It was around 2010 when I first experienced vision impairment. I thought it’ll be fine. I work with technology. I know the theory. The internet is fully accessible – right? I could enlarge text, change contrasts, use text to speech and train my Dragon. It was the beginning of a new journey which included volunteering with a local organisation for people with sight loss and seeing first hand the frustrations of digital exclusion. I worked with VLE but had no real practical application of the principles of accessibility. Now it all changed. I began to write about the risks of what Ellen Helsper at the LSE had called a Digital underclass. I knew how the social impact of the internet was as potentially exclusive as inclusive. It all depended on how you used a computer and accessed the internet. I devised the MEE Model of digital exclusion. This reflected common usage. I  refers to using a Mouse for navigation, Eyes to see and Ears to listen. When all around you follow the MEE Model it becomes easy to assume everyone else does too. The MEE Model has sequential layers of barriers.

  • The high cost and narrow market of alternative navigation devices or adaptations to make the best use of existing physical, sensory and cognitive abilities. You can’t buy assistive technology (AT) at Tesco.
  • The need for specialist training and support. AT can involve a steep and unique learning curve and it can be challenging to keep AT aligned with sequential developments in operating systems and browser controls.
  • Even with the AT plus training and support in place, if online content has not been designed and delivered with inclusive access in mind, you will remain excluded. Try using iTunes with a screen reader. Try any online shopping site with text to speech. You may be able to browse, select and move to the payment section then find it’s an add-on where text fields are not labelled and drop down menus don’t work. Turn off the volume and use YouTube with automatically generated captions, or any subtitled video where the titles cover the picture rather than sitting in a separate footer. Try zooming in (Ctrl+) and watch frames overlap , fail to resize or left to right scroll bars disappear. The list goes on.

In an increasingly digital society, where public information, health, welfare, retail and leisure are moving online, to be digitally excluded is to be marginalised and disempowered. The vision of the web pioneer for a digital democracy has simply not happened.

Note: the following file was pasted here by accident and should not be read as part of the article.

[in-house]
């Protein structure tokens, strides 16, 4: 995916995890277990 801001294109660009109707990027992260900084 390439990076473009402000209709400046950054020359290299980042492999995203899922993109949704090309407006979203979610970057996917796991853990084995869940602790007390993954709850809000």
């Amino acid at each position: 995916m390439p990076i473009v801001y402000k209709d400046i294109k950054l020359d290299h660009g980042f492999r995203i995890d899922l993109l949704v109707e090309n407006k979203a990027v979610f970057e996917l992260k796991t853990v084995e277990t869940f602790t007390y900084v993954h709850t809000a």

‘… it is critical that the web be usable by anyone regardless of individual capabilities and disabilities.’  (Berners Lee, 1997)

‘…if we succeed making web accessibility the norm rather than the exception, this will benefit not only the disability community but the entire population.’  (Dardailler, 1997)

So when asked to facilitate an #LTHEchat it seemed natural to bring out the digital inclusion soapbox in relation to learning and teaching.

image of a bar of soap and an empty box representing a digital soapbox

Over the past year or so, I’d been feeling a bit disillusioned. I’d already shifted focus from trying to change the world to making smaller changes such as building accessibility outcomes into my online TELEDA courses e.g. Reflect upon, and demonstrate a critical awareness of inclusive practice in relation to online teaching and learning resources, communication and collaborative working with and between students.  I still accepted any opportunity to raise awareness and did visitor slots for staff and students on a range of courses. Maybe I was imagining it but it seemed audiences a little bit more disinterested every year. Last month I gave a keynote on the social impact of the internet looking through a number of critical lenses, making sure these included digital divides; the hidden millions who had never been online in the UK and those with access but not the means to make essential use of it. One of the follow-up emails said it all.

Digital inclusion/exclusion was a huge topic about 5 years ago, but seems to have been forgotten somewhat now and, yes, it’s still so important.

A consequence of legislation (Single Equality Act) is tokenism as displayed in this photograph. It shows a perfect example of the law being followed but with no apparent awareness of the impossible situation created.

disabled parking road sign next to a postbox

Digital accessibility in learning and teaching is not always the most popular of topics. The response is often raised eyebrows, dismissive comments and barely concealed sighs.  So I wasn’t sure what to expect Wednesday at 8.00 pm but the fantastic #lthechat community come through in great style and by the end of the hour I felt reinvigorated again. This is the power of social media, adding Connect to the BBC mission to Educate, Inform and Entertain.